This week, events the other side of the pond dominated when voters told us which news stories had struck them most.
All things Trump topped the news poll, and our diarists’ also noticed the Italian avalanche, the Tunisian killings inquest and British holiday makers’ exodus from the Gambia.
But, following Theresa May’s speech last week, Brexit has now moved up into second place – its highest position since the diaries began.
Many had watched the speech, or its coverage on the TV news, and most – leavers and remainers alike – were pretty positive about what they had seen, describing May’s performance as ‘genuine’, ‘committed’ and ‘outward-looking’: "A Prime Minister in charge."
Several remainers told us that they felt Mrs May had provided the sense of direction that the debate had been lacking so far.
Some claimed to be pleasantly surprised "Actually, I loved it" said one, and another commented: "It uplifted my expectations."
The Prime Minister’s speech also seems to have positively impacted on her own personal brand, with diarists describing her as "strong", "dignified" and "bold".
However, one point to note – while there was broad support for the destination she outlined, there was a clear concern about how achievable that destination is, and what process would be necessary to get there.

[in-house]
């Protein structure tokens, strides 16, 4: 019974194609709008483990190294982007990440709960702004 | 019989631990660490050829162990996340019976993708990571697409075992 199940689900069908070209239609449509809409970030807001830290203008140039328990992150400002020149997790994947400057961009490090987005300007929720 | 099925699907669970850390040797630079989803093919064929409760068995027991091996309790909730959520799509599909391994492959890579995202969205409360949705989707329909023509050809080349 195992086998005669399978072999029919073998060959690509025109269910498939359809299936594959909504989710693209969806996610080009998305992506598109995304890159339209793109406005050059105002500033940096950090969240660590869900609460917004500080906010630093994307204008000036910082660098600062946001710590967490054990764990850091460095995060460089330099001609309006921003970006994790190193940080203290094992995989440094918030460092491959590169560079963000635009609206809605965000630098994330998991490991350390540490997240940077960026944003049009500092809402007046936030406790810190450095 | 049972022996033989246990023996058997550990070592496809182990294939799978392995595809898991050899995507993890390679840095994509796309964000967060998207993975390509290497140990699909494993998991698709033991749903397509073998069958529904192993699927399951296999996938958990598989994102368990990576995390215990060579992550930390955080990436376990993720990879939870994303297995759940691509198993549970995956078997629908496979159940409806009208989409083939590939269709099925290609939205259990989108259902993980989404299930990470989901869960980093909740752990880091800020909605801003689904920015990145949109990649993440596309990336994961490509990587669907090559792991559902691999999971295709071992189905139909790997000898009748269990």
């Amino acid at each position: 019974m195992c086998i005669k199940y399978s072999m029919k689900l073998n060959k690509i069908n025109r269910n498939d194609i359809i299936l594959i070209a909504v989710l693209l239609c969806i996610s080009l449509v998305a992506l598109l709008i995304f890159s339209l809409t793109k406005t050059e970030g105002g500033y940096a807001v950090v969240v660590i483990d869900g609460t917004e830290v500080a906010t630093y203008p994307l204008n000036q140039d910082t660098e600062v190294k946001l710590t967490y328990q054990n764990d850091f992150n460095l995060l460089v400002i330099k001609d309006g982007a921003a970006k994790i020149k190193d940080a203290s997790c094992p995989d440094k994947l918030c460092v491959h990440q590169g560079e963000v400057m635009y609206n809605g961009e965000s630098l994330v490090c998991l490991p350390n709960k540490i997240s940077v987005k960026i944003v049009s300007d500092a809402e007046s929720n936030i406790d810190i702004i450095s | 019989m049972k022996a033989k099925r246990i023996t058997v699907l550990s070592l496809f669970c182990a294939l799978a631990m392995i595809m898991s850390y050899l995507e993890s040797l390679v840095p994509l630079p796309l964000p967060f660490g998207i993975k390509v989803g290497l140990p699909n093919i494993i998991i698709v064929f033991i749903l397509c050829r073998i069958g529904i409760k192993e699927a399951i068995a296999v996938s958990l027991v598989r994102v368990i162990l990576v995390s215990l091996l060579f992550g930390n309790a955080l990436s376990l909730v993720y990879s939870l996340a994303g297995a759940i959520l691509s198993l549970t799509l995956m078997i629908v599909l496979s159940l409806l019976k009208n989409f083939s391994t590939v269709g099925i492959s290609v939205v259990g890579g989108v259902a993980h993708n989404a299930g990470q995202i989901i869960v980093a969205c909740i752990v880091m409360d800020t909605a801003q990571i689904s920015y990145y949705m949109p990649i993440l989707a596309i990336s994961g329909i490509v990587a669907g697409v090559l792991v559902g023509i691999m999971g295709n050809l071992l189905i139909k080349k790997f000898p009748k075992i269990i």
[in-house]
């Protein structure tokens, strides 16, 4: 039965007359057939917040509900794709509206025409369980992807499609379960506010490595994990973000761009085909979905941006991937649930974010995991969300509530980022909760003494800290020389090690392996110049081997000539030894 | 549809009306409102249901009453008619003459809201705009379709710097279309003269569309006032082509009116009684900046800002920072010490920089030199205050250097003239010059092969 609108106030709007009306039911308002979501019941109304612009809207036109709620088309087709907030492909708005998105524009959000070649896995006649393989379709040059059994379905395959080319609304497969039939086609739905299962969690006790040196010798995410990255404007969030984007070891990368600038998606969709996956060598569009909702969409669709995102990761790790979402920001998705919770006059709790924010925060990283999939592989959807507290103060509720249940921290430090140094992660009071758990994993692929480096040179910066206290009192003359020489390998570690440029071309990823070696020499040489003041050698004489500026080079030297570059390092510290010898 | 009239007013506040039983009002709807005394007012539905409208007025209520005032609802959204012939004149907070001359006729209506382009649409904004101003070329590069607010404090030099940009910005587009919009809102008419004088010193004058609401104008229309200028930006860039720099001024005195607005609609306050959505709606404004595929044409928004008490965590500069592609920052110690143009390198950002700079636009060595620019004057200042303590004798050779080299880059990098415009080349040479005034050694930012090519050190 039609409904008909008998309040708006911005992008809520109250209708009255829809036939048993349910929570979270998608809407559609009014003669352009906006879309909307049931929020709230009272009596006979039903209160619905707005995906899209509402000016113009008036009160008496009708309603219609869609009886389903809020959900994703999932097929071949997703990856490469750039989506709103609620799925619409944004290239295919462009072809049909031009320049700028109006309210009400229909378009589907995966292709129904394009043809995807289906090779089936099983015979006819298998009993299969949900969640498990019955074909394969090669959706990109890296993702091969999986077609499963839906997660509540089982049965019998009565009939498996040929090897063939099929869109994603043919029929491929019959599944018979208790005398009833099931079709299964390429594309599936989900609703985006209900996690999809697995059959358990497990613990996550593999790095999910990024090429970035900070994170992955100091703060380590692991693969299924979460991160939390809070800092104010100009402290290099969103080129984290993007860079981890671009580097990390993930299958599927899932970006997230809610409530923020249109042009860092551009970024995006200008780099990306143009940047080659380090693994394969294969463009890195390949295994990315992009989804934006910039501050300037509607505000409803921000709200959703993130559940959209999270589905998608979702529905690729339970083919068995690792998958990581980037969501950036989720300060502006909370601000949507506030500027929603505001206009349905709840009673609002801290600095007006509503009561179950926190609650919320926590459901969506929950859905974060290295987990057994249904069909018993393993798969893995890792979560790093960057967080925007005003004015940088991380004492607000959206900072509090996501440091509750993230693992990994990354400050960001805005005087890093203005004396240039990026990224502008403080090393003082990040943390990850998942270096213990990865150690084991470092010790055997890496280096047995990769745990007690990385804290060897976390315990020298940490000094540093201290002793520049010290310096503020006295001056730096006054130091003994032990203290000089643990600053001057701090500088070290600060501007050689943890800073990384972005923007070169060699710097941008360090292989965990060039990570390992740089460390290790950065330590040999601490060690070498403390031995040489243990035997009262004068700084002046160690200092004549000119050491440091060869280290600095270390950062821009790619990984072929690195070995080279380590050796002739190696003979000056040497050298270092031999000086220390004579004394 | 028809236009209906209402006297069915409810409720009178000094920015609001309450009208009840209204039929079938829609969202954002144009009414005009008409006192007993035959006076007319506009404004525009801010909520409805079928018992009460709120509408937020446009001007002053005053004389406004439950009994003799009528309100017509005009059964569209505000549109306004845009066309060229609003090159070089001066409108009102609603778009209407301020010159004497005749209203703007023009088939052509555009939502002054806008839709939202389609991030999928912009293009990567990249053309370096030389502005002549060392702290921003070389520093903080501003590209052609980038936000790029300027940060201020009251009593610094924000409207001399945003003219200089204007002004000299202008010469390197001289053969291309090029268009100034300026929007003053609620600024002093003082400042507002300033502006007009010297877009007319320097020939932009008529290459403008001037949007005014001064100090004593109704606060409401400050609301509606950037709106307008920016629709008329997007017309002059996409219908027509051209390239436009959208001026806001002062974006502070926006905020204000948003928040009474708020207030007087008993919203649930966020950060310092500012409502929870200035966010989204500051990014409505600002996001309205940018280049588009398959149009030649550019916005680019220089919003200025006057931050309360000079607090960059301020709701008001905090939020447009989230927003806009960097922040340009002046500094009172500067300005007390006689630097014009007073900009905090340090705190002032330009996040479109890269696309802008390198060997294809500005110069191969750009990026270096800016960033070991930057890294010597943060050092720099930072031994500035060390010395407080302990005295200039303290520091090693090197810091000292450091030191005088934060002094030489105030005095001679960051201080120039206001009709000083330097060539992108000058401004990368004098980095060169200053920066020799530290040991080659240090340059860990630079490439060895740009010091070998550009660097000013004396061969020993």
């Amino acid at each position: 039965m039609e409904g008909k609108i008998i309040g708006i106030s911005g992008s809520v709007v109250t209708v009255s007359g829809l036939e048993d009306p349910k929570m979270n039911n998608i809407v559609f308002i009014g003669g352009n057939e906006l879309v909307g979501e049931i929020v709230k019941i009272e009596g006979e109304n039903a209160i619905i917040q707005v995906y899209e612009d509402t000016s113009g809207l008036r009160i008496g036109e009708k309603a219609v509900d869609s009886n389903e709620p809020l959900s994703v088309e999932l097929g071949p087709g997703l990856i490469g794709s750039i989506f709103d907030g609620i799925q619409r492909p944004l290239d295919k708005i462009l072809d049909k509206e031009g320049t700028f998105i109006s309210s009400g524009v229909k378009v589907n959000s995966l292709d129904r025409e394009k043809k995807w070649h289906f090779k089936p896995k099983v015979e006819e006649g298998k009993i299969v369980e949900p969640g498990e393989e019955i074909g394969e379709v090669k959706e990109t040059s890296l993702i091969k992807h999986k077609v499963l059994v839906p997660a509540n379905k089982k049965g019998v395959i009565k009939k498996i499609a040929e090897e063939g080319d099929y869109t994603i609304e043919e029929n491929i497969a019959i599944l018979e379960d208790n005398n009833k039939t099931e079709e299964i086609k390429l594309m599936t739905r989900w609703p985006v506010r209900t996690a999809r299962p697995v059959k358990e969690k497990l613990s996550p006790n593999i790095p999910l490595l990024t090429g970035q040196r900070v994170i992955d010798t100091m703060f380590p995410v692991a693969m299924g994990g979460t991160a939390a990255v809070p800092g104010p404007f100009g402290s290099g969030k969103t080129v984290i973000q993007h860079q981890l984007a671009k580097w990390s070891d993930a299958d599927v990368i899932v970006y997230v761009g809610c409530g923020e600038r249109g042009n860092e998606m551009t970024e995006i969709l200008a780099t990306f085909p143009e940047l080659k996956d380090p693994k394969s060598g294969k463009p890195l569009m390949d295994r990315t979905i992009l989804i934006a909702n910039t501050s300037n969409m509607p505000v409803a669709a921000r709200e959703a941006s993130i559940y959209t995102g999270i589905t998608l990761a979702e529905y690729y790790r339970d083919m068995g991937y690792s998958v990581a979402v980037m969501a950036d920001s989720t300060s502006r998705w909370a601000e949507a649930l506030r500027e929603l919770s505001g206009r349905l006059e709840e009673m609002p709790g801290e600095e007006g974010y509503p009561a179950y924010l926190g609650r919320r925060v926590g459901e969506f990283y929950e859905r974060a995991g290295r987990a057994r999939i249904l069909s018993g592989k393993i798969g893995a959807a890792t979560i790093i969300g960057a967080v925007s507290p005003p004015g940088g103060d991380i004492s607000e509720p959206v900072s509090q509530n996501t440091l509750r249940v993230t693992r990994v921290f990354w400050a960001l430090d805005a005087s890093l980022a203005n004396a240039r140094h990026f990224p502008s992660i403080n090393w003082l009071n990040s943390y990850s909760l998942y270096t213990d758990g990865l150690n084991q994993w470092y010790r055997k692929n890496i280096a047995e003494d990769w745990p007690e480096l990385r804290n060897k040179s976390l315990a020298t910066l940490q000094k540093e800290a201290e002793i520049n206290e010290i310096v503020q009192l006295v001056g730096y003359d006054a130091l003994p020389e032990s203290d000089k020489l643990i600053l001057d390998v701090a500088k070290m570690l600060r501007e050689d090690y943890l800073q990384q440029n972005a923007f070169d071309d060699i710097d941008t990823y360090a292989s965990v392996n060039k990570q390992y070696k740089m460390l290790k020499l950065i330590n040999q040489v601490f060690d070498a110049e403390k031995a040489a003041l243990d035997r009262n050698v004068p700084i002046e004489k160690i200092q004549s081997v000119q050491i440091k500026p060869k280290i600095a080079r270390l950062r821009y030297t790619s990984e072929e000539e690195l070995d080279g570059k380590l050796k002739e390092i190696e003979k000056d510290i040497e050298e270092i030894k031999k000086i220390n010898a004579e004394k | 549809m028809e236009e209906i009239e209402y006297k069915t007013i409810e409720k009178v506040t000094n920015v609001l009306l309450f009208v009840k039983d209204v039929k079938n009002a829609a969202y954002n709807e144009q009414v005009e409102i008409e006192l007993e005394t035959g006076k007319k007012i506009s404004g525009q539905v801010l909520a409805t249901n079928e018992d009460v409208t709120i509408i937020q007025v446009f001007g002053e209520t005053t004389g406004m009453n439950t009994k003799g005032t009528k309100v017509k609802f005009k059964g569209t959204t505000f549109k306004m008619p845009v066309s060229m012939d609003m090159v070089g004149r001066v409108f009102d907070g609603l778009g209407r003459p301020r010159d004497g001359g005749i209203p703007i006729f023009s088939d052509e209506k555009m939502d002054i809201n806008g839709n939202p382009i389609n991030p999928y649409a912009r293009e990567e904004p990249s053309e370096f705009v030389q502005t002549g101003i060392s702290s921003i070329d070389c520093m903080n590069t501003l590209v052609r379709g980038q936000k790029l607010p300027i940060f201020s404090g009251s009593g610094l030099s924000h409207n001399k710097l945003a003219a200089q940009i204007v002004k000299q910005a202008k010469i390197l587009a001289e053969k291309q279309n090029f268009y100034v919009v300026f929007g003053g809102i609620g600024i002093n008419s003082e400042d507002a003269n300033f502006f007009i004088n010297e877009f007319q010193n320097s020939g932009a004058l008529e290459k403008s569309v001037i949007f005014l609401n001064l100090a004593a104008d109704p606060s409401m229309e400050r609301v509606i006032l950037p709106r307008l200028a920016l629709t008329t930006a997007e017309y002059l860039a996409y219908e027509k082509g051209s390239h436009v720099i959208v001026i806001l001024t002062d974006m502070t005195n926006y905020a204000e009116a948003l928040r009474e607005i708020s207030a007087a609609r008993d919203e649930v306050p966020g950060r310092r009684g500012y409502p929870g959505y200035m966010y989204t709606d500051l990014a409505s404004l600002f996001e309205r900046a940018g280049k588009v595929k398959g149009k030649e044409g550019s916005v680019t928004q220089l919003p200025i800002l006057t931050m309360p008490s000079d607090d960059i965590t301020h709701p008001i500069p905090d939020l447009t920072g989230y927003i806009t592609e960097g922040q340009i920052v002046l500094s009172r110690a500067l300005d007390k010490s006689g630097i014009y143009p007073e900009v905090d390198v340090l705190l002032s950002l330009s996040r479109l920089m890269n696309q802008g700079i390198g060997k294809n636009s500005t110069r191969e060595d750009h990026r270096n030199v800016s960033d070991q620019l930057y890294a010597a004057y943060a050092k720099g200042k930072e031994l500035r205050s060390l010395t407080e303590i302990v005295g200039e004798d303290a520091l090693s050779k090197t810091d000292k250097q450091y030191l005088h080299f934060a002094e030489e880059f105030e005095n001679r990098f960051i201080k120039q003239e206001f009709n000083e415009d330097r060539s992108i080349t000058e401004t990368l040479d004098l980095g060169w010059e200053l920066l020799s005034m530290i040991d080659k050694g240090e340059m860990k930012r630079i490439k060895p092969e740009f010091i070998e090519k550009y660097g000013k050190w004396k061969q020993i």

As ever, when discussing issues of public policy, many of our diarists wanted more information on the ‘how?’.
One diarist spoke for many when she commented: "I was left wondering how she intends to make all this happen."
Given these views, our diarists’ scores tracking the main party leaders’ performances over time show Theresa May with an expected lead over Corbyn among leave voters.
Less predictably perhaps, she now also enjoys a small lead over Corbyn with 'remain' voters.
At best, diarists feel he lacks clarity – "I’m just not sure where Corbyn is on all this" – and at worst he is thought to disregard the public’s views: "Immigration is what people are most concerned about, but Labour are too arrogant and not listening at all".
There is no room for government complacency, however.
Many of our diarists, however they voted, remain worried about what the future holds, and describe the Prime Minister’s position as "difficult", in a "very complex" situation.
While leave and remain voters are in broad agreement on their views about the Prime Minister and the Leader of the Opposition, this fragile consensus starts to falter when we asked for their views about each other.
Leavers describe remainers as "naïve", "misguided" and "London middle class", and remain voters described leavers as "racist", "fed up" and "low paid", suggesting that the bitterly divided nation highlighted by the EU Referendum has not yet healed.
Deborah Mattinson is a partner at BritainThinks